- Be vigilant about your vocabulary and your expression. Our language is creating our (and our client’s) reality.
- Accept change, life and our world are ever-evolving; don’t resist it.
- Support others as truly as you can. You’ll see that the relationships are deeper and more important.
- The person or client is a story-teller with his own story.
- Draw on what you learn and understand to dream of the future.
- Capacity building is multifaceted and hierarchical. Be versatile, please.
- Be very competitive. Be flexible and have variations in interest (Hammond, 2010)
When It’s Used
Someone with low self-esteem or with emotional problems stemming from an abusive relationship with a parent or spouse can benefit from strength-based therapy.
This includes people with serious mental health problems, such as depression, anxiety, and schizophrenia, who can use strength-based treatment to boost trust and ease the burden of living with such a situation.
Strength-based counseling can be used as an intervention for people of all ages, couples, and families.
What to Look for in a Strength-Based Therapist
Search for a trained, skilled psychologist, social worker, psychotherapist, or other mental health professionals with strength-based therapy training.
In addition to seeking someone with an acceptable educational history, expertise, and constructive outlook, search for a therapist with whom you feel comfortable addressing personal issues.
The following is a list of some good books on a strengths-based approach. These books are a great source of increasing knowledge.
Just click the book you wish to study and you will be redirected to the page form where you can access it.
- A Strengths-Based Approach for Intervention with At-Risk Youth by Kevin M. Powell | Jul 31, 2015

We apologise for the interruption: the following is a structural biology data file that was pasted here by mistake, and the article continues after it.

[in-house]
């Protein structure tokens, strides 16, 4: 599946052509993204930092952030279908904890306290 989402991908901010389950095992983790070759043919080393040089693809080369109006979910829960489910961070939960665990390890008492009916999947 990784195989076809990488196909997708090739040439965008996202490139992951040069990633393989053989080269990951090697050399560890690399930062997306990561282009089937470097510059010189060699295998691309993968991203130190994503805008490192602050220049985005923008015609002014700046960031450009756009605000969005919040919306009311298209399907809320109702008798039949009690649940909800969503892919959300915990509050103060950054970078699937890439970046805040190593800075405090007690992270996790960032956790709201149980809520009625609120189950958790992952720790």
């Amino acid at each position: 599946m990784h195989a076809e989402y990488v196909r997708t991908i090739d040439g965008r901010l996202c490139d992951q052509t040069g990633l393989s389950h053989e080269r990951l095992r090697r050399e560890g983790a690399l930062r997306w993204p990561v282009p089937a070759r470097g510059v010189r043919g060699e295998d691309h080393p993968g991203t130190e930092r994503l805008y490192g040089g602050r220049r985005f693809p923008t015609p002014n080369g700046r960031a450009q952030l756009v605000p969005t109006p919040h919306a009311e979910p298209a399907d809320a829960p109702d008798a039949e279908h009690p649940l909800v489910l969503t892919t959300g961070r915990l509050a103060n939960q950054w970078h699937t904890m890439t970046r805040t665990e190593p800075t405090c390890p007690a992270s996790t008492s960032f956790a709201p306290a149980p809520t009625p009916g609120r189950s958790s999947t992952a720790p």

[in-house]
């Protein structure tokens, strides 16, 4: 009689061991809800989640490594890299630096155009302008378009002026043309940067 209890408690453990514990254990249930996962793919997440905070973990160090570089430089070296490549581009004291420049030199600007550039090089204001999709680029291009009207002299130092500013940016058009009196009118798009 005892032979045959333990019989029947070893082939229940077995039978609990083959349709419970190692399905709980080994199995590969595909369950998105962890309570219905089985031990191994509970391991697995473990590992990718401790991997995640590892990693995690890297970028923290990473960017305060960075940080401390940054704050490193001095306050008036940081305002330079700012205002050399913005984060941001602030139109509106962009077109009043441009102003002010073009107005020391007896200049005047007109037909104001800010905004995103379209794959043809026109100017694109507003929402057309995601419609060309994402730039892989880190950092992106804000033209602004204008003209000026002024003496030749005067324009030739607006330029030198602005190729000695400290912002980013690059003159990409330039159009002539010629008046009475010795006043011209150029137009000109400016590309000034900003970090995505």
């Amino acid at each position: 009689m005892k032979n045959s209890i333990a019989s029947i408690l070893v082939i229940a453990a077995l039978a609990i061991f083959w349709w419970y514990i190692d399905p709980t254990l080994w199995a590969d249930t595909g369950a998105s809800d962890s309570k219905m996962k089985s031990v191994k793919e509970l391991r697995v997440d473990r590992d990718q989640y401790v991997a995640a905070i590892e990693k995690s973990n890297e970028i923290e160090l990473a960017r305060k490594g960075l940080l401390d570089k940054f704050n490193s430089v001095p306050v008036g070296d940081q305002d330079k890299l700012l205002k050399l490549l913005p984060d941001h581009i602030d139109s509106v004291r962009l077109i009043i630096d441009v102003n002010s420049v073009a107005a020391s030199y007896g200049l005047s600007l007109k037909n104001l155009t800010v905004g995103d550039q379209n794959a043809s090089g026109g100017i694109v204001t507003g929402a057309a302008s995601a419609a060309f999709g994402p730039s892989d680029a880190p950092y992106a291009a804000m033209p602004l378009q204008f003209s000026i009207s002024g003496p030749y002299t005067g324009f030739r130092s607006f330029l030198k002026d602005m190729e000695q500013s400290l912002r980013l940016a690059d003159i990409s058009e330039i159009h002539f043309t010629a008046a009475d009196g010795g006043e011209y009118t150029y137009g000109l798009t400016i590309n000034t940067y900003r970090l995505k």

- Helping Children and Adolescents with Chronic and Serious Medical Conditions: A Strengths-Based Approach by Nancy Boyd Webb | Sep 15, 2009
- The Strengths-Based Workbook for Stress Relief: A Character Strengths Approach to Finding Calm in the Chaos of Daily Life (A New Harbinger Self-Help Workbook) Part of New Harbinger Self-Help Workbook (73 Books) | by Ryan M. Niemiec PsyD and Neal H. Mayerson Ph.D. | Jun 1, 2019
- Art Therapy Practices for Resilient Youth: A Strengths-Based Approach to At-Promise Children and Adolescents by Marygrace Berberian and Benjamin Davis | Dec 17, 2019
- Working with High-Risk Adolescents: A Collaborative Strengths-Based Approach by Matthew D. Selekman and Harlene Anderson | Nov 22, 2018
What is an example of a strength-based approach?
Someone talked about learning to ride a bike, aged 43, is a great example of this step.
This characterized bravery, persistence, and a commitment to lifelong learning for them – and meaningless was the fact that many people learned to ride before they started school “(Strength-based Positive Coaching).
What are the aims of a strength-based approach?
The goal of the strengths-based strategy is to secure the dignity, stability, willingness to make decisions, and well-being of the person.
Who developed the strength based approach?
It was established formally by a University of Kansas team including Dennis Saleebey, Charles Rapp, and Anne Weick. Rapp wrote “The Strengths Model” in 1997, which focused on “amplifying the patient’s well part.”
What is a strength-based assessment?
Strength-based assessment is the evaluation of emotional and behavioral internal and external skills that strengthen one’s ability to build relationships, cope with stress, and ultimately enhance growth.
How do you identify client strengths?
Similarly, the way they impact a person ‘s existence will show otherwise unseen abilities.
A good way to help the strengths of a client spot is to ask questions about what they enjoy, what activities they are gravitating toward, and when they are happier.
The replies point generally to their abilities.
What is strength-based counseling?
Strength-based therapy is a type of positive psychotherapy and counseling that relies primarily on the intrinsic abilities and resourcefulness, and less on flaws, faults, and shortcomings.
This blog explained in detail the concept of a strength-based approach.
If you have any questions or queries regarding this blog, let us know through your comments in the comments section. We will be glad to assist you.
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Strengths-based approaches for working with individuals | Iriss
What is a Strength-Based Approach? (Incl. Activities and Examples) by Erika Stoerkel (2020)
Strength-Based Therapy | Psychology Today